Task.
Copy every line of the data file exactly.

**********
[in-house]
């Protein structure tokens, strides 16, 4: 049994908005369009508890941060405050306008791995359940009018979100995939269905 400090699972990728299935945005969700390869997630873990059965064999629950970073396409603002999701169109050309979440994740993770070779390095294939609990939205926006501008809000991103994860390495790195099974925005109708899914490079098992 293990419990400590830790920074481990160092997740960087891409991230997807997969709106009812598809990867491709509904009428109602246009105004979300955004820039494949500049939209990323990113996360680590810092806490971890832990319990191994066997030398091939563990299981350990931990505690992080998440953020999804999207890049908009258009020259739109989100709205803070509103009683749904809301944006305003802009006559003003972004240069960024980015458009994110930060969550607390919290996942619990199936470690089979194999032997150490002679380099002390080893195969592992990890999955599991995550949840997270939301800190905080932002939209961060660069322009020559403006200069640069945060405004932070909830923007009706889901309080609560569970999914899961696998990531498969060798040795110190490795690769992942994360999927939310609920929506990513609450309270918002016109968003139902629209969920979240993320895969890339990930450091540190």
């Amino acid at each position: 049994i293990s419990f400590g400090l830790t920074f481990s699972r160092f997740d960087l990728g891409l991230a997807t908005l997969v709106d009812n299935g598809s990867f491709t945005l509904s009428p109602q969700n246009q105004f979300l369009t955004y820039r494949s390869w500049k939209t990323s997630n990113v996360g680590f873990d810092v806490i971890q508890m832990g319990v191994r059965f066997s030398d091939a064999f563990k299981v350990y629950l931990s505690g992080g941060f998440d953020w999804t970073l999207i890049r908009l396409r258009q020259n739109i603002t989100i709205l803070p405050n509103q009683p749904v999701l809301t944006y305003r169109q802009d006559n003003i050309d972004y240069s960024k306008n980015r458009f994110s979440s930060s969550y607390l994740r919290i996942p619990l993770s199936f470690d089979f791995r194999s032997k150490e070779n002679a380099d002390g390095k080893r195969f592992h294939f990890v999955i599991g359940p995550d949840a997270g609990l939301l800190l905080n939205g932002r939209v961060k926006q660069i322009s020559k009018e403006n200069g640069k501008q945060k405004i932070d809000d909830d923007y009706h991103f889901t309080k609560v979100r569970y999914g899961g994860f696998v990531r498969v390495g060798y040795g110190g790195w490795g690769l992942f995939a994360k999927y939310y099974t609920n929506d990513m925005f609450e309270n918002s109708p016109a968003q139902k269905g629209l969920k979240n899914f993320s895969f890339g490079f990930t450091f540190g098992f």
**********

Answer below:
[in-house]
């Protein structure tokens, strides 16, 4: 049994908005369009508890941060405050306008791995359940009018979100995939269905 400090699972990728299935945005969700390869997630873990059965064999629950970073396409603002999701169109050309979440994740993770070779390095294939609990939205926006501008809000991103994860390495790195099974925005109708899914490079098992 293990419990400590830790920074481990160092997740960087891409991230997807997969709106009812598809990867491709509904009428109602246009105004979300955004820039494949500049939209990323990113996360680590810092806490971890832990319990191994066997030398091939563990299981350990931990505690992080998440953020999804999207890049908009258009020259739109989100709205803070509103009683749904809301944006305003802009006559003003972004240069960024980015458009994110930060969550607390919290996942619990199936470690089979194999032997150490002679380099002390080893195969592992990890999955599991995550949840997270939301800190905080932002939209961060660069322009020559403006200069640069945060405004932070909830923007009706889901309080609560569970999914899961696998990531498969060798040795110190490795690769992942994360999927939310609920929506990513609450309270918002016109968003139902629209969920979240993320895969890339990930450091540190």
């Amino acid at each position: 049994i293990s419990f400590g400090l830790t920074f481990s699972r160092f997740d960087l990728g891409l991230a997807t908005l997969v709106d009812n299935g598809s990867f491709t945005l509904s009428p109602q969700n246009q105004f979300l369009t955004y820039r494949s390869w500049k939209t990323s997630n990113v996360g680590f873990d810092v806490i971890q508890m832990g319990v191994r059965f066997s030398d091939a064999f563990k299981v350990y629950l931990s505690g992080g941060f998440d953020w999804t970073l999207i890049r908009l396409r258009q020259n739109i603002t989100i709205l803070p405050n509103q009683p749904v999701l809301t944006y305003r169109q802009d006559n003003i050309d972004y240069s960024k306008n980015r458009f994110s979440s930060s969550y607390l994740r919290i996942p619990l993770s199936f470690d089979f791995r194999s032997k150490e070779n002679a380099d002390g390095k080893r195969f592992h294939f990890v999955i599991g359940p995550d949840a997270g609990l939301l800190l905080n939205g932002r939209v961060k926006q660069i322009s020559k009018e403006n200069g640069k501008q945060k405004i932070d809000d909830d923007y009706h991103f889901t309080k609560v979100r569970y999914g899961g994860f696998v990531r498969v390495g060798y040795g110190g790195w490795g690769l992942f995939a994360k999927y939310y099974t609920n929506d990513m925005f609450e309270n918002s109708p016109a968003q139902k269905g629209l969920k979240n899914f993320s895969f890339g490079f990930t450091f540190g098992f």